Review of the Season (the numbers)

The season is over.  It finished like a damp squib; the disappointing trip to Hull was followed by withdrawing from my scheduled final race on  28th September after I knackered the thread on one of my armrest clamps on the preceding Thursday night.

So, time to reflect on my first year time trialling.  I plan to write a few posts in the coming while, looking back on my experiences so far – both to record my (growing?!) understanding of the sport and hopefully to help anyone who reads the blog and is thinking of taking it up.  I have learned a few things which ought to help.

I raced 15 times in total.  13 of these were 10 mile races, and all but 3 were on our local course at Sawtry.  My best times are:

Distance Time (Min:Sec) Speed (MPH) Date
10 miles 21:06 28.6 Aug 28
15 miles* 35:12 25.6 May 24
25 miles* 54:55 27.3 June 29

I’ve marked the 15 and 25 mile distances with an asterisk* because I only raced once at those distances! (So whatever time I did, it’s my PB)  I’ve also included the average speed because I know from comments that some people (not TTers!) think in terms of speed rather than time.  The 10 and 25 mile PBs were recorded on the E2 course down near Cambridge, which is a dual-carriageway.  The 15 mile time was on the single-carriageway course at Sawtry (this is why the speed is considerably slower – more on that in a later post)

One thing I learned that I will write more about soon is that times for a given distances are extremely sensitive to the course you’re riding on.  So you can’t compare a time on course A to a time on course B.  But of course I want to be able to compare performances, to see where there has been progress and where it has started to go wrong.  Luckily the vast majority of my 10s have been on the N1/10 course at Sawtry.  So I made a chart in Excel of the times/speeds I have recorded on there and the power outputs that went towards them.

Power Speed and Time on Sawtry 2013

I hope this chart is reasonably clear.  It shows my best performance by far was the 22:35 I rode on 24th July.  There is no doubt that this was my stand-out race of the season, even though it was nowhere near my best power.  I never went close to it before or after.  My summary of the what I think the chart says is:

  • After the first couple of races there is a big jump in power.  I believe this was due more to understanding how hard I could push, rather than a big jump in fitness (though I believe my fitness was steadily improving at that point)
  • Times came down quite rapidly from the 26th June to 17th July.  I think there’s two reasons for this: better equipment and improved weather conditions.  During this spell I fitted my new Flo wheelset and USE Tula aerobars.  And the nights got noticeably warmer.  Warmer equals faster.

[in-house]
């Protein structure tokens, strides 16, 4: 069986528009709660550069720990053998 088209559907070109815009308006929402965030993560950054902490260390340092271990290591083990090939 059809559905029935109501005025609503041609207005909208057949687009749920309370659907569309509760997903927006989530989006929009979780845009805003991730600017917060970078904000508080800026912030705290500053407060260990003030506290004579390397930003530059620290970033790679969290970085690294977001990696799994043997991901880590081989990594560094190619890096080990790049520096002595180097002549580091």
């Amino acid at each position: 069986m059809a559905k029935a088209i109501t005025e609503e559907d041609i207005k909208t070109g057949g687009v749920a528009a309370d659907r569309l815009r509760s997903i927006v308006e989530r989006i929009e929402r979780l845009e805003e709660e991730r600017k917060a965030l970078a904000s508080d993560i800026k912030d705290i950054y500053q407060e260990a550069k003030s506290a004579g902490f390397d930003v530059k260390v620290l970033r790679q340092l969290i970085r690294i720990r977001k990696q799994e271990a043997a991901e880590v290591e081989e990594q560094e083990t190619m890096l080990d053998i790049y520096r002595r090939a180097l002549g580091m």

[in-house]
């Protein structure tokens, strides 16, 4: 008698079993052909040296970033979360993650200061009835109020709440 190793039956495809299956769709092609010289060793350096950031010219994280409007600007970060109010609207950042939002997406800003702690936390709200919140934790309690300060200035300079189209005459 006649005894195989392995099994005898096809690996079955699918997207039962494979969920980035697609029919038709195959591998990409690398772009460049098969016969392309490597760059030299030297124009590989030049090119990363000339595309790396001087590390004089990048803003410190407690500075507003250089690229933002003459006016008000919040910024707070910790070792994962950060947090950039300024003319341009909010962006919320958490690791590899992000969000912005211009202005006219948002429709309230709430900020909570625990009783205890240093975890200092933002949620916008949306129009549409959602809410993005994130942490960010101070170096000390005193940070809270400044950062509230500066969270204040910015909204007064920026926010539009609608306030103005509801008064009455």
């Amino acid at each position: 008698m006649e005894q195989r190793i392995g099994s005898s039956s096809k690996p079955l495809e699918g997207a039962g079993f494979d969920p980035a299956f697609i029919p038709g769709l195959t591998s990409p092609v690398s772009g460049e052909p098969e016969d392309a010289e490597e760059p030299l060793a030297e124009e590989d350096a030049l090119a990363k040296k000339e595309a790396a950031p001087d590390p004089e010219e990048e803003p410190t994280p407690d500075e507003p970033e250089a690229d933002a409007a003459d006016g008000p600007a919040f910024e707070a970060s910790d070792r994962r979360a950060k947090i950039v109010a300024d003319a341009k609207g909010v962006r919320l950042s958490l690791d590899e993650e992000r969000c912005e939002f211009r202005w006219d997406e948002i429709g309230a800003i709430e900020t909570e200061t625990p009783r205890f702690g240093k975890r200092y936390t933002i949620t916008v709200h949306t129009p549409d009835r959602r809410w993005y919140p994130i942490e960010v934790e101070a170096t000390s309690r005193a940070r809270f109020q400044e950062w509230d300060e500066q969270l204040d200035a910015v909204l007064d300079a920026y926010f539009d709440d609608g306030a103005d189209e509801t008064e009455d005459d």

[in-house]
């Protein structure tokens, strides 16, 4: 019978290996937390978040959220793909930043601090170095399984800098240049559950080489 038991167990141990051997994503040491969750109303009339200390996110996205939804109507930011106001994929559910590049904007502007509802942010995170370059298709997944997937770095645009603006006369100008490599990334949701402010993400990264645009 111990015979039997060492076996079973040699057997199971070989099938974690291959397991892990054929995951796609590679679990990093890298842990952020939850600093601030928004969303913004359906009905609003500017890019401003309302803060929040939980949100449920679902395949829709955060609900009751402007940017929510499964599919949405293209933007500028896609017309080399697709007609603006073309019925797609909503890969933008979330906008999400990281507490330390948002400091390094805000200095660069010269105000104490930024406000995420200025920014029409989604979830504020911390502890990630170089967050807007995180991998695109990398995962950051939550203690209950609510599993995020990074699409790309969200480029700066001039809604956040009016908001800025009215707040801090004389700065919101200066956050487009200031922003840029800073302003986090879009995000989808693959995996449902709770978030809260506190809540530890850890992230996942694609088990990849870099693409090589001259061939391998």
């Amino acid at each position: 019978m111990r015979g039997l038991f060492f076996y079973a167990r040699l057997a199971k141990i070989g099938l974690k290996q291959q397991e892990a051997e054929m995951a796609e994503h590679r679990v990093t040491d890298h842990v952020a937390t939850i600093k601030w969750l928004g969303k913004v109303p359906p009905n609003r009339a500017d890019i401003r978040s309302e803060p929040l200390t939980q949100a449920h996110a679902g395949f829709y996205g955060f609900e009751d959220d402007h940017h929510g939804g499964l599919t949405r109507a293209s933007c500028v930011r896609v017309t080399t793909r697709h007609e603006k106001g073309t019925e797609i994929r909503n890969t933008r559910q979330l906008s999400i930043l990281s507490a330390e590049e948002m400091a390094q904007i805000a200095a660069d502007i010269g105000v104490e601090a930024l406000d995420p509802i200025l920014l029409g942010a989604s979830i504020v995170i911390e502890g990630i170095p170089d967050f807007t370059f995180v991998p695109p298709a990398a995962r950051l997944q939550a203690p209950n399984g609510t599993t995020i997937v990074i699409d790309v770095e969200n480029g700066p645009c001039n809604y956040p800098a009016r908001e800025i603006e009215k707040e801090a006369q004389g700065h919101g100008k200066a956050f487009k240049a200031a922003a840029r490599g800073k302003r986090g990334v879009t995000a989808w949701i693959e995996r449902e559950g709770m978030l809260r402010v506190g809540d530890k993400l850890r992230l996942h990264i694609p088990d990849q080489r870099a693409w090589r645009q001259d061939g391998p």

• I peaked on 24th July and it was largely downhill from there.

Believe me I have spent many hours trying to distill what I did on the 24th July!  If I had performed that well in my PB race on 29th August I believe the time would have been below 21 minutes.  And if I had taken that form to Hull I think I’d be sitting on a PB close to 20:30.  IF IF IF.

I’m pretty sure I know what happened – I made a drastic position change that night.  Dropped the saddle and the bars a long way down and it paid immediate dividends.  It was the best night of the year in terms of conditions, so that would have helped considerably. Given the drop in power to 291 watts, the time was so much faster that the new position just must be better.  The following 3 performances, all poor power outputs, prove the point I think – times were similar to earlier in the season, but 15-20w less power.  The drop-off in power from mid-season deserves a post of it’s own.  That will follow.  It will contain a couple of lessons for any novice TTer like myself.

Overall though I am pretty pleased with my initial foray into time trialling.  I started with no expectations, only the hope that I would not disgrace myself.  In fact I didn’t disgrace myself, I turned out to be solidly mediocre.  At school I never reached the dizzy heights of mediocrity in any endurance sport.  In fact I was so bad that I rarely even finished events.  So being mediocre is a large step up.  I hope to be able to kick on next season into the ‘not bad’ area.  I can do it, no doubt, but it will take big improvements in several areas.  I have alluded to these areas in this post and will write about them in more detail soon.  In short, I need to pedal harder and slip through the air better.  Easy eh? 🙂

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Posted on October 6, 2013, in Uncategorized. Bookmark the permalink. 3 Comments.

  1. Cheers to mediocrity!
    Thans for the update.

  2. well done and thanks for some ideas.

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